A facial scar treatment procedure pertains to any surgical or non-surgical procedure that aims to remove, minimize, or improve the appearance of scars on the facial area. There are a number of different facial scar treatments and the best one depends on the type of scarring the patient has. In general, non-surgical facial scar treatments tend to be resurfacing-type procedures done manually with the help of chemicals, lasers or other procedures. Surgical facial scar treatments are procedures in which the scars are surgically removed or cut out.
The different types of facial scars include raised scars, indented scars, and flat scars.
The treatment of facial scars includes surgical and non-surgical options.
The non-surgical options include dermabrasion/microdermabrasion, microneedling, laser treatment, chemical peels, and PRP (Platelet-Rich Plasma) application. These treatments are often used for indented scars and perhaps on some flat scars as well. The first-line treatment for raised scars are usually medications that are directly injected into the scars, the most common one being corticosteroids. Laser treatments, surgical excision, radiation therapy and cryotherapy are alternative options. Occlusive dressings and compression therapy may also be helpful.
Scar excision or scar revision is procedure in which a scar is surgically removed, in other words the scar is cut out and the opening is closed with stitches. After scar excision, there will still be a scar but the goal is to have a more cosmetically appealing scar. Punch removal is a popular technique for ice pick scars other narrow scars. In punch removal, a hollow bladed instrument is used to punch the scar out from the skin.
It is important to remember that facial scar treatments will not get rid of the scar completely. It is like trading in one scar for a potentially better-looking scar.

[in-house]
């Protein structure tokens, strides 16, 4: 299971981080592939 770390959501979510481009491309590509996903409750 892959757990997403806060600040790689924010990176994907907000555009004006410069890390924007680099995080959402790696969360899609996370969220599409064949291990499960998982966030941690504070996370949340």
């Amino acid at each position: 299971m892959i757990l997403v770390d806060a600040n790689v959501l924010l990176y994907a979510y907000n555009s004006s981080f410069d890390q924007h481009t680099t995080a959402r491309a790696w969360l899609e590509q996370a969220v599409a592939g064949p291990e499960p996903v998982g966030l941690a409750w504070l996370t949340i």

Whether a surgical or non-surgical approach is more reliable and effective depends on the type of scar being treated and the ability of the body to heal itself. Two patients who wish to undergo laser treatment for their boxcar scars will not get results that are identical to each other. Everybody has a different response to injury and injury stimulation so the results vary greatly. Scar treatment is not a one-size-fits-all model.
The goal of facial scar treatments is to get the skin looking as normal as possible. There are instances where patients get really good results, and there are some who do not get good results. Even if the improvements are great, one limitation of scar treatments is that the skin cannot be made to look 100% normal. The surgical technique does not get rid of the scar completely and trades one scar for a better-looking scar. In theory, the non-surgical approach keeps the scar and makes it look better. The main limitation of facial scar treatments is the variable results.
Surgical and non-surgical techniques are both associated with downtime and a recovery period. When a patient undergoes surgery, stitches will be put on the face and necessitates a downtime of five to seven days. The downtime for the non-surgical treatments depends on the treatment being performed. For example, there may be no downtime after injections but up 7 days, or even more, for some of the laser treatments. Downtime most commonly includes swelling and redness, but may also include bruising, peeling and some discomfort. The recovery period also depends on other factors such as how big the scar is and where it is located.
All facial scar treatments take a little bit of time to produce improvements. Some people might require only one treatment while others might need a series of treatments. About three months after the treatment, the patient will start to see the results of non-surgical approach. With the surgical options, the new (and hopefully better-looking) scar that replaces the original scar will take about a year to fully heal. Only then will the patient see its full final appearance.
Multiple treatments might be required if the patient opts for non-surgical facial treatment. With surgical, a single treatment is usually enough because the surgeon is just cutting the scar out and stitching it up. The patient should consult with a board-certified physician in order to determine if a surgical or non-surgical approach is the best option to treat the scar.
Written by Cosmetic Town Editorial Team- AA
Based on an exclusive interview with Sejal Shah, MD in New York, NY